By K. Shiva Kumar
With the recent arrests of poachers and the recovery of tiger pelts, police, forest department officials and wildlife enthusiasts are working together to curb poaching in tiger reserves and sanctuaries.
Authorities are concerned over the increasing pressure on forests and have decided to track the movement of poachers, both locals and those from outside the state.
After the arrest of elephant poachers in Chamarajanagar, tiger poachers in M M Hills and reports of hunters venturing into the forests, the Forest Department has increased its anti-poaching camps to more than 20 each in Bandipur, Nagarhole, B R hills, M M Hills and Cauvery Wildlife Sanctuaries.
It has trained around 70 forest personnel in handling weapons.
Networking to Protect Forests
Mallesh, an activist, said many youths and locals have volunteered to provide information on movement of people inside the forest. The rise in nature clubs in rural areas has also strengthened forest-police-public bond.
Sources in the Forest Department said they have expanded the informants’ network and are giving them incentives to obtain clues about suspicious movements in forest areas.
“We are updating the list of people involved in forest offences and are tracking their movements closely to ensure that they don’t come into contact with professional poachers from outside,” said a senior official.Meanwhile, the police have stepped up patrolling in hamlets on the fringes of forests and on the Karnataka-Tamil Nadu border.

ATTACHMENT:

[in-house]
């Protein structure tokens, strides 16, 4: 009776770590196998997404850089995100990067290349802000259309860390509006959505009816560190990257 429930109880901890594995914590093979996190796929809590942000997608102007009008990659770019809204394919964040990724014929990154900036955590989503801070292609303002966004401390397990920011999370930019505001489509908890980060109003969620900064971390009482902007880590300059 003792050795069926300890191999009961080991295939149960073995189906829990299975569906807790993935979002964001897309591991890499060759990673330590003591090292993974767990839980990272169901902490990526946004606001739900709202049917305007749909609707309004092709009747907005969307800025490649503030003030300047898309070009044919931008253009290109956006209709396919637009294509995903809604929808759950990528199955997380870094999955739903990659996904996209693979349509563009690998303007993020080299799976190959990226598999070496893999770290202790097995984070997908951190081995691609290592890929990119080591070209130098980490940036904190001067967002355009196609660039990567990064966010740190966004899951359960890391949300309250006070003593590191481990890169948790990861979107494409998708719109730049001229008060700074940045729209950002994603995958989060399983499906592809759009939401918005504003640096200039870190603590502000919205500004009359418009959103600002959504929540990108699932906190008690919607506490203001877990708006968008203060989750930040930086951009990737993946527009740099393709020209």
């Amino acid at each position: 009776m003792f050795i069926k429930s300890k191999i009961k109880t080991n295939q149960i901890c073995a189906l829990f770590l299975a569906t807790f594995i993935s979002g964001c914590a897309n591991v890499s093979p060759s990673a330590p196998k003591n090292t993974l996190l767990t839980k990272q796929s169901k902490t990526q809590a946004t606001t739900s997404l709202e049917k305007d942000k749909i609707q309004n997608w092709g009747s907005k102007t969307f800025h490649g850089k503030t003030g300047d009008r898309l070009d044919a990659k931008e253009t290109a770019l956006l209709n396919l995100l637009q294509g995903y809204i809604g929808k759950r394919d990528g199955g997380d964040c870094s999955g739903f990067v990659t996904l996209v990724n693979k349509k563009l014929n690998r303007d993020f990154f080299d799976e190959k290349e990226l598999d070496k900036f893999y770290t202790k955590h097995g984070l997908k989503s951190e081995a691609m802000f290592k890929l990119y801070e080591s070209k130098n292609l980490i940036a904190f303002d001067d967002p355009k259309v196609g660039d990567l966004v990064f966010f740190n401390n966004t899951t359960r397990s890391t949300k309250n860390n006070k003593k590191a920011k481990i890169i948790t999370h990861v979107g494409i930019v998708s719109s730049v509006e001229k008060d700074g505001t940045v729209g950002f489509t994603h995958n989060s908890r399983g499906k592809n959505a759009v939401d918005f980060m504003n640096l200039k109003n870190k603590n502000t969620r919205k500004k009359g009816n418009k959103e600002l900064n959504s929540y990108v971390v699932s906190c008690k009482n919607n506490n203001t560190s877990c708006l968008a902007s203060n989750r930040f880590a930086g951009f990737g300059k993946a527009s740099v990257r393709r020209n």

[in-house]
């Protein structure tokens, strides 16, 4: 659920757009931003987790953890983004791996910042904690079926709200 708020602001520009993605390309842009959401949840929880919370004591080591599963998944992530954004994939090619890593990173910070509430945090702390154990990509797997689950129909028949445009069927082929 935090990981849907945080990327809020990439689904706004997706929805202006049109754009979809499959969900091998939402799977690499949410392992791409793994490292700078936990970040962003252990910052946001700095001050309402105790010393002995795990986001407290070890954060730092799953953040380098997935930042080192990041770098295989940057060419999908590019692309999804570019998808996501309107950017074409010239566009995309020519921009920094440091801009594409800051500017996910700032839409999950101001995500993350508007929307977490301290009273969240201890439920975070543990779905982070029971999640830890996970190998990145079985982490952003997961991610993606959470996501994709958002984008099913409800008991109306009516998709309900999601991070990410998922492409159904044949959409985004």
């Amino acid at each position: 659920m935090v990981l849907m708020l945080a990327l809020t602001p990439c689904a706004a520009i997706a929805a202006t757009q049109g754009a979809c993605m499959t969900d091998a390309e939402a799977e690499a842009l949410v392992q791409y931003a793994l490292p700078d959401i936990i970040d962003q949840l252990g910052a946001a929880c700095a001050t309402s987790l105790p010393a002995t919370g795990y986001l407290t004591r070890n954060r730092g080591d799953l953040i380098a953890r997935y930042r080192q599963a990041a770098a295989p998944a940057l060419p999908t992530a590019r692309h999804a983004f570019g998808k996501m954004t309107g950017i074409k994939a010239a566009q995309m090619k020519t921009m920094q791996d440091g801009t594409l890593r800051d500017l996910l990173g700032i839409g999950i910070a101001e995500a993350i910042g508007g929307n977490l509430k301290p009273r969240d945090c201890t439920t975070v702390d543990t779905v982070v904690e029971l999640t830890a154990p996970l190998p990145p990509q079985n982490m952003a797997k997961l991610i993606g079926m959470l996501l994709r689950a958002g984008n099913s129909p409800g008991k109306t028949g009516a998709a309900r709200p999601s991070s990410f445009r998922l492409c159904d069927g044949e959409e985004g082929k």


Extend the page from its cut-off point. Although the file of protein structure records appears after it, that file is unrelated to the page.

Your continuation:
Chamarajanagar SP Rajendra Prasad said they are coordinating with the Forest Department and providing additional forces whenever sought.
“Station house officers are told to interact frequently with people and informants to gather clues about offenders,” Prasad added.
M M Hills Wildlife Sanctuary DFO Javeed said they have also closed a few mud roads leading to the forests and booked more than 100 poaching and related cases.
He said they have restricted grazing of cattle inside the forest following reports of tiger movements and rise in elephant population.
Cameras to Track Animals, Poachers
The department has fixed camera traps in forests, particularly in tiger reserves, to track the movement of wild animals.
A senior official said three camera traps have recorded movement of poachers and authorities are on the lookout for them.
Although there have been no serious cases of poaching after forest brigand Veerappan’s death, the arrest of tiger poachers from Madhya Pradesh and other criminals posing as nomads in M M Hills range point to professional poachers looking to operate in the area.
This follows an increased demand for tiger pelts, bones and tusks in the international market.